I hope to see you at the February 5 meeting, when the always-animated and entertaining Kip Kiphart will present a talk entitled “Monarchs Ask: What is a Garden?” I know it will be interesting.
See you then,
A Sad Note
We send our condolences to the family and friends of Kate Hillhouse, who passed away on January 3, 2008. Kate was the NPSOT president for 1992-1993. She also made the Chapter of the Year Quilt that year, which the Boerne Chapter was able to display. She will be missed by many.
NICE! ™ Plant of the Month
(Malus ioensis var. texana)
Malus ioensis (synonym Pyrus ioensis var. texana) is also commonly known as Texas crabapple and Prairie crabapple. It is a large shrub or small deciduous, wide spreading, multi-branched tree 12-15 ft high. Blanco crabapple is native to three counties in the Texas Hill Country (Blanco, Kendall, and Kerr) and is generally found near stream banks and heads of canyons in well drained locations. It blooms in April with fragrant pink and white flowers. The fruit, which matures in the fall, is small and bitter, but makes great jelly, preserves, cider and vinegar.
Plant Blanco crabapple trees in full sun for maximum bloom and fruit. This tree will grow in alkaline, drier soils ranging from sandy to clay, but it must be well-drained to prevent cotton root rot and other root diseases. Blanco crabapple is xeric and needs little to a moderate amount of water once established. The bark is smooth ranging in color from reddish brown to gray on young trees and develops fissures and deep ridges on older trees. Crabapple trees are considered “deer candy” so they must be caged until growth is well above browse height.
Bigtooth Maples for Boerne
By Suzanne Young
The January 2008 issue of the Texas Parks and Wildlife magazine has an article about the bigtooth maples, which mentions the Bigtooth Maples for Boerne project and tells where to purchase these trees. Read the article In Search of Bigtooth by Rob Mccorkle at http://www.tpwmagazine.com/archive/2008/jan/ed_1/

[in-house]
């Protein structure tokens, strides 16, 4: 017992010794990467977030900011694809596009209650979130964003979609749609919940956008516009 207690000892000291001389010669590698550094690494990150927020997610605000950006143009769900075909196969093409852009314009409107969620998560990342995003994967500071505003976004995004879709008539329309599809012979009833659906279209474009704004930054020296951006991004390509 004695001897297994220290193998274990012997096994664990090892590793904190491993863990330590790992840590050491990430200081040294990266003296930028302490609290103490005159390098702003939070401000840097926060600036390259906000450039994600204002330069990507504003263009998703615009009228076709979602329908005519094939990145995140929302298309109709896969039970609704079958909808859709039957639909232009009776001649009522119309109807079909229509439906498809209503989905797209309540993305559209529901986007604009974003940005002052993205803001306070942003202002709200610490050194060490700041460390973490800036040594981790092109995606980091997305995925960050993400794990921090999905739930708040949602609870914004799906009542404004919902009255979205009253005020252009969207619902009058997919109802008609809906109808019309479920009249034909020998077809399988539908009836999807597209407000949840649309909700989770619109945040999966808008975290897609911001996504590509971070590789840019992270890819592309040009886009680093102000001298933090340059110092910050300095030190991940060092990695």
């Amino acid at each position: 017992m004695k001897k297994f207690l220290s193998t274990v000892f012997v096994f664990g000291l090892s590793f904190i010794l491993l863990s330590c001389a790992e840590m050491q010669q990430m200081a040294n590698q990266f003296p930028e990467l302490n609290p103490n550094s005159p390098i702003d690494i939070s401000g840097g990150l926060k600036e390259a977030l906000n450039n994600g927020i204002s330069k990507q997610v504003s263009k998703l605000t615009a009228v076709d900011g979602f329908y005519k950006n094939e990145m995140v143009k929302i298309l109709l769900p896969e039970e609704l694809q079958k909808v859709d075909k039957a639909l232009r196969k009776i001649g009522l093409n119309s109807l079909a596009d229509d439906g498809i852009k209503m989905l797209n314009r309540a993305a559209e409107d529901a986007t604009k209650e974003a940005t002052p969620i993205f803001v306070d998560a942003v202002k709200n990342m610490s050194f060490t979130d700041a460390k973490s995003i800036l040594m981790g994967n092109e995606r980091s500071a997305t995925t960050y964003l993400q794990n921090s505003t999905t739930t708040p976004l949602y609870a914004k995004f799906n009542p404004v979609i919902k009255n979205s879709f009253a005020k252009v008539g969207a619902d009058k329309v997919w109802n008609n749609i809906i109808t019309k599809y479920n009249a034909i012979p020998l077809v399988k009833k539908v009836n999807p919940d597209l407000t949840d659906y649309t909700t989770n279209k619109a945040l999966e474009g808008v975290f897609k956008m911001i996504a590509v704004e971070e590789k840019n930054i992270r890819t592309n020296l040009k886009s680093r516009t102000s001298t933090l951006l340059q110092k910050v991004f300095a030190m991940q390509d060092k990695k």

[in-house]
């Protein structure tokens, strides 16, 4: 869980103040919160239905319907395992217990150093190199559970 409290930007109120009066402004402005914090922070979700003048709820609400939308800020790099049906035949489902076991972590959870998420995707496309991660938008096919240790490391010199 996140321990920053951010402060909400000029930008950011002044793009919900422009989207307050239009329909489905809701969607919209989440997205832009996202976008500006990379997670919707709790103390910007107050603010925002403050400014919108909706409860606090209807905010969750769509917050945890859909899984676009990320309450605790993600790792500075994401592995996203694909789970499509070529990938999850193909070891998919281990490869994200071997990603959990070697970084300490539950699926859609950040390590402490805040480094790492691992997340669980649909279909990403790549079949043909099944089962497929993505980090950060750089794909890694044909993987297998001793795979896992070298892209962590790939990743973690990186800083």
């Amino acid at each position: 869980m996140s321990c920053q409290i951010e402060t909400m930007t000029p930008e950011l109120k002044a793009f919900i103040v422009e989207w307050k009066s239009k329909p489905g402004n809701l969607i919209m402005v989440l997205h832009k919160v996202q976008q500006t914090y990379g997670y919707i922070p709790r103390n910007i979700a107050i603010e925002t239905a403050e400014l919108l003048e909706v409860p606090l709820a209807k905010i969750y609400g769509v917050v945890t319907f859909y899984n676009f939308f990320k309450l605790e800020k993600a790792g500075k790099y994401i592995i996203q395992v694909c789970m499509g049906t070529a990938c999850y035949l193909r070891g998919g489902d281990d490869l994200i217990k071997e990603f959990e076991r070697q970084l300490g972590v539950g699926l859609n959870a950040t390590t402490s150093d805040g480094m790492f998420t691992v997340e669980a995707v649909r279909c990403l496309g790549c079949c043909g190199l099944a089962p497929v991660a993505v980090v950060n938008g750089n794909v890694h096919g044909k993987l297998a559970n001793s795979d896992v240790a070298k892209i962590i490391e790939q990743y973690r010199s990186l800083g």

In the past two years we have given away 240 bigtooth maple trees, cages and bags of mulch and provided our new tree owners with mentors who are available to answer any questions. We plan to give away many more bigtooths in the next eight years. We will approach more businesses along Boerne's main entrance corridors, especially I-10 and Business 87, to adopt the trees as a way to help guide folks into Boerne. We encourage our members to gather support for the program from the businesses along 1-10 and Main Street. A new flyer is being designed to promote Boerne's fall foliage.
Because of our success in promoting the bigtooth maple, we have essentially depleted the growers’ supplies of the 7 to 14 foot maple trees. This year, we will purchase primarily smaller but many more trees. Consequently, we will need more mentors to help ensure the survival of these newly planted trees. There are many rewards in mentoring new tree owners including introducing our organization to new people, making new friends in town, informing the public about our native trees, explaining the proper way to plant native trees and the common mistakes made when planting native trees. Training will be provided for those interested in mentoring. Please contact me if you are interested in mentoring our new maple tree owners. An added benefit of being a mentor is that this project has been approved by the Alamo Area Master Naturalists for advanced training and volunteer hours.
Please join us for a workday at CNC, Saturday, February 9th from 9:00-12:00 PM. We will continue with pruning winter freeze damage, caging against deer damage, planting a few additional things, applying fertilizer, and general clean up. Bring gloves, wire cutters, shovels, and clippers. Water will be available. Hope to see you there!
Bits and Pieces